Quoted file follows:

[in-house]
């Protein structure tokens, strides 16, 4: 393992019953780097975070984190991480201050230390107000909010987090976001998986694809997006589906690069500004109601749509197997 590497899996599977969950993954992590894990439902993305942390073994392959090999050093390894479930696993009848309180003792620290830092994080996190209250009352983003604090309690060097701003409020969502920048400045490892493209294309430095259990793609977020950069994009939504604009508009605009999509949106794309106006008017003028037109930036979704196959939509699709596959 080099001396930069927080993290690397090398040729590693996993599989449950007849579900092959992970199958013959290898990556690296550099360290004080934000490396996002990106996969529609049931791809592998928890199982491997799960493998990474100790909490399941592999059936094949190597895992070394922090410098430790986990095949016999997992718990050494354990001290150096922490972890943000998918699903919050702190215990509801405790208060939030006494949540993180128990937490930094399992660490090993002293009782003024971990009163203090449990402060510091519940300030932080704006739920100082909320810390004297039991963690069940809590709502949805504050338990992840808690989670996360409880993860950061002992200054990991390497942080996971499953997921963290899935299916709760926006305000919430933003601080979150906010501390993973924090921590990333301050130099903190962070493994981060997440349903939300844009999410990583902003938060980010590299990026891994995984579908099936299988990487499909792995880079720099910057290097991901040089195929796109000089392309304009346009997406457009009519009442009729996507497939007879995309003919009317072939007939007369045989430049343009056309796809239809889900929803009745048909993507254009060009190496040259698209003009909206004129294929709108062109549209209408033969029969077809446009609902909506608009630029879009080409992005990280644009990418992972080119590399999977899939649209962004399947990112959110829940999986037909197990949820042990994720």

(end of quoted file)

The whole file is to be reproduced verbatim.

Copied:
[in-house]
């Protein structure tokens, strides 16, 4: 393992019953780097975070984190991480201050230390107000909010987090976001998986694809997006589906690069500004109601749509197997 590497899996599977969950993954992590894990439902993305942390073994392959090999050093390894479930696993009848309180003792620290830092994080996190209250009352983003604090309690060097701003409020969502920048400045490892493209294309430095259990793609977020950069994009939504604009508009605009999509949106794309106006008017003028037109930036979704196959939509699709596959 080099001396930069927080993290690397090398040729590693996993599989449950007849579900092959992970199958013959290898990556690296550099360290004080934000490396996002990106996969529609049931791809592998928890199982491997799960493998990474100790909490399941592999059936094949190597895992070394922090410098430790986990095949016999997992718990050494354990001290150096922490972890943000998918699903919050702190215990509801405790208060939030006494949540993180128990937490930094399992660490090993002293009782003024971990009163203090449990402060510091519940300030932080704006739920100082909320810390004297039991963690069940809590709502949805504050338990992840808690989670996360409880993860950061002992200054990991390497942080996971499953997921963290899935299916709760926006305000919430933003601080979150906010501390993973924090921590990333301050130099903190962070493994981060997440349903939300844009999410990583902003938060980010590299990026891994995984579908099936299988990487499909792995880079720099910057290097991901040089195929796109000089392309304009346009997406457009009519009442009729996507497939007879995309003919009317072939007939007369045989430049343009056309796809239809889900929803009745048909993507254009060009190496040259698209003009909206004129294929709108062109549209209408033969029969077809446009609902909506608009630029879009080409992005990280644009990418992972080119590399999977899939649209962004399947990112959110829940999986037909197990949820042990994720």